There is often considerable confusion on this point. Solidarity activists frequently comment that life would be so much easier if there was a “Palestinian ANC” to clearly articulate goals and strategy of our movement. Nevertheless, we need to work with the reality that exists. Non-Palestinian solidarity activists cannot substitute themselves for the lack of Palestinian leadership. But building an effective solidarity movement that consistently tries to make links with Palestinian initiatives can push forward and inspire the reorganization of the broader Palestinian national movement.

The PLO’s signature on the apartheid blueprint of Oslo rendered the institutions of the national movement (the PLO and the Palestine National Council—Palestinians’ parliament in exile) a hollow shell. The national leadership transformed itself into the PA; the prison warden of the Palestinian Bantustans representing no more than the minority of Palestinians in 1967 Occupied Palestine. Palestinian activists and organizers should recognize the centrality of rebuilding the institutions of the national movement.

This being said, the Palestinian movement is part of a broader anti-imperialist struggle and cannot be built in isolation from movements within North America. Israel’s apartheid character is reinforced through its role in maintaining US hegemony in the Middle East region. For this reason, the dispossession of the Palestinian people is ultimately linked to the fate of US imperialism. This is the root explanation for the growing convergence between US imperialism and the Zionist movement in North America, and its opposite reflection in the anti-war movement. In countries as far apart as Iraq and Venezuela, we are witnessing a resurgence of popular movements across the globe. These struggles are beginning to roll back the power of US imperialism, and our Palestinian solidarity work must continue to make real and effective links with these struggles. These struggles will be central to pushing forward the struggle for Palestinian liberation, and they provide a basis for optimism in the coming period.

The role of Palestinian grassroots activists who straddle both the solidarity and national movements is vital to the success of this project. Like all minority groups, the supposed leadership of established Palestinian communities in North America is often tied to dominant political parties and interests in North America, or to Palestinian sectarian divides. This is reflected in strategies that channel the community into supporting capitalist electoral parties or advocate lobbying tactics that emphasize US interests in the region. Part of challenging this conservative leadership is to build real solidarity with other anti-capitalist movements in our cities. We strengthen the anti-imperialist character of the Palestinian movement when we are active in struggles of women, workers, people of color, immigrants, prisoners, and particularly indigenous peoples. This means being active as real participants in these struggles and moving beyond mere lip service or sloganeering. It is clear that the Palestinian movement is healthiest in those cities in North America where this approach really does exist in a non-sectarian and honest fashion.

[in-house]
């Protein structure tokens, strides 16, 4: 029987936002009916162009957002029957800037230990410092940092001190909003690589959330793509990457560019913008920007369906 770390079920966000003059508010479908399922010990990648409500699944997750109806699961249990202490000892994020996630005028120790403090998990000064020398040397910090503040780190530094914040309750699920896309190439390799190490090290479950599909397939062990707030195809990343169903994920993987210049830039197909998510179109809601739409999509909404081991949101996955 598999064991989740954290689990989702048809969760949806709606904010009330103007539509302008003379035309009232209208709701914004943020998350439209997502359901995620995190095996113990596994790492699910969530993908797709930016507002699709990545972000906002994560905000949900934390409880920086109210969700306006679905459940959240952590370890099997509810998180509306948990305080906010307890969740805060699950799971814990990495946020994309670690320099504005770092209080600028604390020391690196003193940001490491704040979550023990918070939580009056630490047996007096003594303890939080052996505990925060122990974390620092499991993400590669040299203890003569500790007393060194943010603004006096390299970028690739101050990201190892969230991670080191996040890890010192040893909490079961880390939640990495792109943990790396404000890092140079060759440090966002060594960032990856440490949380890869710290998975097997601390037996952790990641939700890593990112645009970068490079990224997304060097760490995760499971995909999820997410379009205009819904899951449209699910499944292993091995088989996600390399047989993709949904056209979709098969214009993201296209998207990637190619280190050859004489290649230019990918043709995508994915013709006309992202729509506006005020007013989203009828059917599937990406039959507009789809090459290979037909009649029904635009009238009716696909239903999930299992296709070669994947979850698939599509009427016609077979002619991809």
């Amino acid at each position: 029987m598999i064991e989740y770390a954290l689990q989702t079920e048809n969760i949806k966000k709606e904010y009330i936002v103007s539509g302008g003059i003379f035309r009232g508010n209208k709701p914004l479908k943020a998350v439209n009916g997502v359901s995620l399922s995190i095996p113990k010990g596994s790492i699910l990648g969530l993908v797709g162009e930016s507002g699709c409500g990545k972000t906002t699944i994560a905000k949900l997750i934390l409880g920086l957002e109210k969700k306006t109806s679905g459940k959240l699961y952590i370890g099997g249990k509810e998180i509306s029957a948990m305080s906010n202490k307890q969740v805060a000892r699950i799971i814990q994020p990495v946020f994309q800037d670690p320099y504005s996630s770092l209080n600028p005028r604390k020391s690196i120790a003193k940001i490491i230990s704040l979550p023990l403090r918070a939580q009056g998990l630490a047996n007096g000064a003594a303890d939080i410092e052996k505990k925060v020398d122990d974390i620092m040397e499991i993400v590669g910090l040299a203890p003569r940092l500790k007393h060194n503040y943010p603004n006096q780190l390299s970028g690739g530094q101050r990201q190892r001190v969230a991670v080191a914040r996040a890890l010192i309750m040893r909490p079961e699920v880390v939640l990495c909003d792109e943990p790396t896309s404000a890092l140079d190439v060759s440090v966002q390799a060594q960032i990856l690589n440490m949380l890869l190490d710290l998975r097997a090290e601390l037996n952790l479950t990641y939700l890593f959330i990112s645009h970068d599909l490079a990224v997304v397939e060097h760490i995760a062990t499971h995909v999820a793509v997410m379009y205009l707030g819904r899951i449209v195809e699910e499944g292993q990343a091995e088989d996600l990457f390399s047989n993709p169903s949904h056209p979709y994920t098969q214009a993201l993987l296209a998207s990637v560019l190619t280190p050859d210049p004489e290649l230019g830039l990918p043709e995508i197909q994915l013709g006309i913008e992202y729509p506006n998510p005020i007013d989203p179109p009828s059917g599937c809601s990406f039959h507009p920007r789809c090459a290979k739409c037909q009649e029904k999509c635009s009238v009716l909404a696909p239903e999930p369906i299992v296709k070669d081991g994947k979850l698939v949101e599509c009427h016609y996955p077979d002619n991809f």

Strengthening our movement

A boycott, divestment, and sanctions campaign based upon an apartheid analysis can provide an overarching framework for our other Palestine work. It doesn’t replace the need for outreach, education, and action around the myriad of issues connected to Palestine such as refugees, the apartheid wall, or prisoners. Rather, a BDS campaign can answer the question: what to do next? It provides a concrete strategic focus that raises consciousness around Palestine as we carry it out. Pushing a divestment motion through a union requires sustained work to convince the membership of Israel’s apartheid character. Recent successes show that these demands are winnable and can provide tangible gains.

The experience of many divestment campaigns thus far has shown the difficulties with localized campus activism. The high turnover rate of students, combined with the fact that most students are in transit, without significant roots in the local community, has meant that many campus initiatives wither away as central organizers graduate and move on. The success of a BDS campaign depends on its being based in the community of long term residents of a locality. Efforts on campuses, if they are to be sustained, must be a branch of such a community based effort, and not the other way around. Campus activism itself should be viewed as an opportunity to funnel students’ energies and resources into the struggles waged outside of the campus.